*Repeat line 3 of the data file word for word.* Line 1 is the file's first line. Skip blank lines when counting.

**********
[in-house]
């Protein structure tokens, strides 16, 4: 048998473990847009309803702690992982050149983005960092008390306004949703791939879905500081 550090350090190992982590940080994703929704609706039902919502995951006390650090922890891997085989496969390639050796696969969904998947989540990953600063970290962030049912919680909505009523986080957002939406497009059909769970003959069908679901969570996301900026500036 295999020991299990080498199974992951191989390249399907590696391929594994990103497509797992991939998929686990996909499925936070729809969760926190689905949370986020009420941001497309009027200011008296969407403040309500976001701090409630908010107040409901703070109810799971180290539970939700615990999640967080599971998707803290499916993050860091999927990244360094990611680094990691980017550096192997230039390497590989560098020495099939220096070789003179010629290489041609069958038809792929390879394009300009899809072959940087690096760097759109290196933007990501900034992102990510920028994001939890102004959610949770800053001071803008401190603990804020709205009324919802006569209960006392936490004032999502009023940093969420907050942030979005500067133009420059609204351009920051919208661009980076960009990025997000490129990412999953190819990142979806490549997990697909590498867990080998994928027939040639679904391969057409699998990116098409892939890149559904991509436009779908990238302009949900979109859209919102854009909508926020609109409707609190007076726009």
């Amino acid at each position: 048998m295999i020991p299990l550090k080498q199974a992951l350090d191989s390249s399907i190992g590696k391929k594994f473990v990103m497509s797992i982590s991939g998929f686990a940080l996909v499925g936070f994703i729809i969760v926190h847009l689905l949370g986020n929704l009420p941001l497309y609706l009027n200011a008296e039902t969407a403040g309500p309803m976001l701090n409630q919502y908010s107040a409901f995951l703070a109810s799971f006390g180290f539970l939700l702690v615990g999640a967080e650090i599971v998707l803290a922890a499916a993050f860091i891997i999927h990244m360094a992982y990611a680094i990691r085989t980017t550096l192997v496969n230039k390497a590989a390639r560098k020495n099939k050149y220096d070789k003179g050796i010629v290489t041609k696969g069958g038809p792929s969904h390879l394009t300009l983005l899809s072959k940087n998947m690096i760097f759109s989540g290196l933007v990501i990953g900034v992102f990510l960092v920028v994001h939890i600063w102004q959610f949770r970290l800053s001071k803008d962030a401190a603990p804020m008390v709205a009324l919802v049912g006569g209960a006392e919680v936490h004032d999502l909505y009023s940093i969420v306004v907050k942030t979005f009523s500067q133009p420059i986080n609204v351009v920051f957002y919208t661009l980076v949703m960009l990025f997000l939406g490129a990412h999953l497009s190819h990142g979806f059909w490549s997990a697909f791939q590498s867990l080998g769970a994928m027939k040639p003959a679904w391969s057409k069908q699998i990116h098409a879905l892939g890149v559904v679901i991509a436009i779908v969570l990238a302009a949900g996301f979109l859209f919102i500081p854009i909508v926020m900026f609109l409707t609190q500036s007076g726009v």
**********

């Amino acid at each position: 048998m295999i020991p299990l550090k080498q199974a992951l350090d191989s390249s399907i190992g590696k391929k594994f473990v990103m497509s797992i982590s991939g998929f686990a940080l996909v499925g936070f994703i729809i969760v926190h847009l689905l949370g986020n929704l009420p941001l497309y609706l009027n200011a008296e039902t969407a403040g309500p309803m976001l701090n409630q919502y908010s107040a409901f995951l703070a109810s799971f006390g180290f539970l939700l702690v615990g999640a967080e650090i599971v998707l803290a922890a499916a993050f860091i891997i999927h990244m360094a992982y990611a680094i990691r085989t980017t550096l192997v496969n230039k390497a590989a390639r560098k020495n099939k050149y220096d070789k003179g050796i010629v290489t041609k696969g069958g038809p792929s969904h390879l394009t300009l983005l899809s072959k940087n998947m690096i760097f759109s989540g290196l933007v990501i990953g900034v992102f990510l960092v920028v994001h939890i600063w102004q959610f949770r970290l800053s001071k803008d962030a401190a603990p804020m008390v709205a009324l919802v049912g006569g209960a006392e919680v936490h004032d999502l909505y009023s940093i969420v306004v907050k942030t979005f009523s500067q133009p420059i986080n609204v351009v920051f957002y919208t661009l980076v949703m960009l990025f997000l939406g490129a990412h999953l497009s190819h990142g979806f059909w490549s997990a697909f791939q590498s867990l080998g769970a994928m027939k040639p003959a679904w391969s057409k069908q699998i990116h098409a879905l892939g890149v559904v679901i991509a436009i779908v969570l990238a302009a949900g996301f979109l859209f919102i500081p854009i909508v926020m900026f609109l409707t609190q500036s007076g726009v």